The failed impeachment process is a very good example of such political spectacles and an indication that many in the establishment continue to repeat the same mistakes that already cost Hillary ClintonHillary Diane Rodham ClintonProgressives rave over Harrison's start at DNC Hillary Clinton backs Manhattan DA candidate in first endorsement of year NSA leaker Reality Winner released from federal prison MORE the election in 2016. Democrats’ effort to strip the president of his powers through constitutional means, instead of defeating him at the ballot box, bolstered his ability to distract attention from unfulfilled promises and reinvigorated the outsider status he relishes. Already before the acquittal by a Republican-dominated Senate, Trump’s approval ratings were rising to his all-out best.

In a country so divided, Americans have started to live in different realities and a populist narrative continues to thrive within large sectors of the public, particularly in the Heartland. Continuing attempts to delegitimize Trump’s presidency have backfired and may well end in tears for the Democrats in November. Instead of exposing the president’s nepotistic, overstrained administration, many in Washington focused on Russian election interference, the Mueller investigation and his quit pro quo with Ukraine. Of course, none of these allegations are fairy-tales as the morally collapsing Republican Party wants us to believe. But it’s a political strategy that antagonizes the very Trump voters who Democrats are trying to win over.

With regard to the public, it’s the bread-and-butter issues on which the president has laid himself open to attack and not his dubious relationship with the law. Trump loses only when his empty promises are exposed and when it becomes evident that he hasn’t delivered on creating a better life for his supporters.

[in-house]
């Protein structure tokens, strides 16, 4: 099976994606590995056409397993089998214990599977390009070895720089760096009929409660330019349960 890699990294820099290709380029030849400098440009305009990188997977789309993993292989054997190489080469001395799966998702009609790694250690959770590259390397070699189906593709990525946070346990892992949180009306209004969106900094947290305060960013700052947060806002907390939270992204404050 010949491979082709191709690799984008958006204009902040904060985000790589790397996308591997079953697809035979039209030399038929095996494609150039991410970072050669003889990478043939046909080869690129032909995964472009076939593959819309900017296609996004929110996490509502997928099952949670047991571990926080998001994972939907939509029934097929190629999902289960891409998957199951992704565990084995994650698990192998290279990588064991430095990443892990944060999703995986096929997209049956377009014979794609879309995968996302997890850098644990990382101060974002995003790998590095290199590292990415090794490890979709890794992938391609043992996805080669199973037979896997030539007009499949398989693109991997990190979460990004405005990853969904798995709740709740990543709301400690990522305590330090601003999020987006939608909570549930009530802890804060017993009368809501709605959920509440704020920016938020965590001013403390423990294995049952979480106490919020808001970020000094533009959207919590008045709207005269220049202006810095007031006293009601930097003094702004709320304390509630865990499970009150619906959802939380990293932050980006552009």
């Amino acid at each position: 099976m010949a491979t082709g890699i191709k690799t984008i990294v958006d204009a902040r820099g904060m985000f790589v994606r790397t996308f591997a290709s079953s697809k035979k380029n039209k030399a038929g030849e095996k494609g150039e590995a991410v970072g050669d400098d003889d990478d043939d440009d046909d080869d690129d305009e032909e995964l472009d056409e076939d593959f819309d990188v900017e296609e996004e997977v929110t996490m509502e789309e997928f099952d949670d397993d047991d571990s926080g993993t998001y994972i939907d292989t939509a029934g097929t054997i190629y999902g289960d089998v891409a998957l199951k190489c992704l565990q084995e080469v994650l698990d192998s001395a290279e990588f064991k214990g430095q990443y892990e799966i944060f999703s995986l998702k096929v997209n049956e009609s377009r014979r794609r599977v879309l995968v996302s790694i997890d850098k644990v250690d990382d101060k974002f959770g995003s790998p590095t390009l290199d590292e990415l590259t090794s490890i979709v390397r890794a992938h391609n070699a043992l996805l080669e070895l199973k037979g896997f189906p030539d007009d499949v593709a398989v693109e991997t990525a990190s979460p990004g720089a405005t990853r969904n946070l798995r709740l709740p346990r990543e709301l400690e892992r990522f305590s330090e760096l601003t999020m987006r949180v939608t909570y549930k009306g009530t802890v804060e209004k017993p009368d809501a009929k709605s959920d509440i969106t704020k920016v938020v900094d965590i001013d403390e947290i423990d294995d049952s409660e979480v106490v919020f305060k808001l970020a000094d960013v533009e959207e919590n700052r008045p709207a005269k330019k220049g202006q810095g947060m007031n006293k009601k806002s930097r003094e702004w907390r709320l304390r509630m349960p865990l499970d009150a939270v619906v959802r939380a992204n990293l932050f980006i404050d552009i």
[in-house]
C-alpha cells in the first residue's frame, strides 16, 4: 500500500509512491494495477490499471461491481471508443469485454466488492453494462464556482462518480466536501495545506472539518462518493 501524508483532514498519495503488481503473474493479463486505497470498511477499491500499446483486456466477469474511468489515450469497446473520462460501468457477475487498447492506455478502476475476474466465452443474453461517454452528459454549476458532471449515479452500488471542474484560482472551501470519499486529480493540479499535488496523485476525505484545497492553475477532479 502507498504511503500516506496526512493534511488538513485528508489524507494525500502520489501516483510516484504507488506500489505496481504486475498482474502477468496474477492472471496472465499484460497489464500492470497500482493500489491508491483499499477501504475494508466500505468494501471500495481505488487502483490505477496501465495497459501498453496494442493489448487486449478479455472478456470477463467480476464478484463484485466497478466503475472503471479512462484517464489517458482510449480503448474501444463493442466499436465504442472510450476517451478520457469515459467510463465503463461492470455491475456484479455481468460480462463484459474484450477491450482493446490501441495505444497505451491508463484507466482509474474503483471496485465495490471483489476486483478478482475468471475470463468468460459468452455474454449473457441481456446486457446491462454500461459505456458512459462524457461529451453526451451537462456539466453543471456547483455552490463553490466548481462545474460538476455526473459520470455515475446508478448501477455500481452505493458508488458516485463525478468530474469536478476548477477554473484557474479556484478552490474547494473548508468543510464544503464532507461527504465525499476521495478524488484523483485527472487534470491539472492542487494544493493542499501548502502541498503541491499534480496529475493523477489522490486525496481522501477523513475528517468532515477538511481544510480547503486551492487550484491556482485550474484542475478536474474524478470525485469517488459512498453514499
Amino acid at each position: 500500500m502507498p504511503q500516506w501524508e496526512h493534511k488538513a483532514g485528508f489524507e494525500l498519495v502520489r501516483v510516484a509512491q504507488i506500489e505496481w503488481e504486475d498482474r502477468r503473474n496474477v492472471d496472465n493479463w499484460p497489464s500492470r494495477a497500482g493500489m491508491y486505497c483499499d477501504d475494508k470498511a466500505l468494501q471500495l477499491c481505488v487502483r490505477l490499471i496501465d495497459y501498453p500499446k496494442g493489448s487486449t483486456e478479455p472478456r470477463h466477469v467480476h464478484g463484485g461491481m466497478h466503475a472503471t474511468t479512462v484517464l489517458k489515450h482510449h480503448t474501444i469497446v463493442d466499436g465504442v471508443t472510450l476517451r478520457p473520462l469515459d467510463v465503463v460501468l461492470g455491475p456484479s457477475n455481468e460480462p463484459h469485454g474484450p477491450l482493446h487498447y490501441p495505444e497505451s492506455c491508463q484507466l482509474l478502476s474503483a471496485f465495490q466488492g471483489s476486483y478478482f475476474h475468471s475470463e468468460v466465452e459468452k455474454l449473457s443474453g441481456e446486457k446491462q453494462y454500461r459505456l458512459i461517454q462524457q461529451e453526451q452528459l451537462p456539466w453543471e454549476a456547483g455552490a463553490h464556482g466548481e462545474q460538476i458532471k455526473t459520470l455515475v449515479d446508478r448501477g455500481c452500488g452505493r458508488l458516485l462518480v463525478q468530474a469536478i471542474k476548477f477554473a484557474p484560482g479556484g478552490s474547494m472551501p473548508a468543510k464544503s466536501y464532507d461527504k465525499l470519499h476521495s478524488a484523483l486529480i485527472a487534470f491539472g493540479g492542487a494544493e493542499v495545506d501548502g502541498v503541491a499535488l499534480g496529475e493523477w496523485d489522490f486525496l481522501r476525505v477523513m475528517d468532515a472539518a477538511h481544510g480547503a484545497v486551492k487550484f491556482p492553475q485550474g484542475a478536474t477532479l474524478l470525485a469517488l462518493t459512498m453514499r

For clarity, let’s take a look at the numbers. Even though the economy is thriving, and the stock market repeatedly hits all-time highs, health care and prescription costs remain unbearable for ordinary voters. Recent graduates continue to stagger under unprecedented levels of college debt. While wage growth has picked up, inequality has not diminished, at the same time U.S. infrastructure continues to crumble. Median-priced homes are now considered unaffordable for average wage earners in three-quarters of the country. Even more important, recent FT-Peterson polls show the extent to which Trump’s argument that everyone is doing better does not jive with reality. Blacks and Hispanics are particularly hurting. White women less so, but only 33 percent believe that they are “better off.”

It is only white males that come close, but even there it was only 48 percent who feel “much better off” or “somewhat better off.” With this level of middle-class angst, Democrats should be able to take Trump to the cleaners, debunking his claim of a better life for everyone, while avoiding to scare off moderates and independents with budget-busting solutions. But for that they need more than histrionics.

Mathew Burrows, PhD, is director of the Foresight, Strategy, and Risks Initiative at the Atlantic Council and served as counselor and director of the analysis and productions staff at the National Intelligence Council (NIC) before retirement. Julian Mueller-Kaler is a resident fellow at the Atlantic Council’s newly established GeoTech Center, a Fulbright Schuman Scholar, and a non-resident fellow at the American Institute for Contemporary German Studies (AICGS). Follow them on Twitter @matburrows & @JMuellerKaler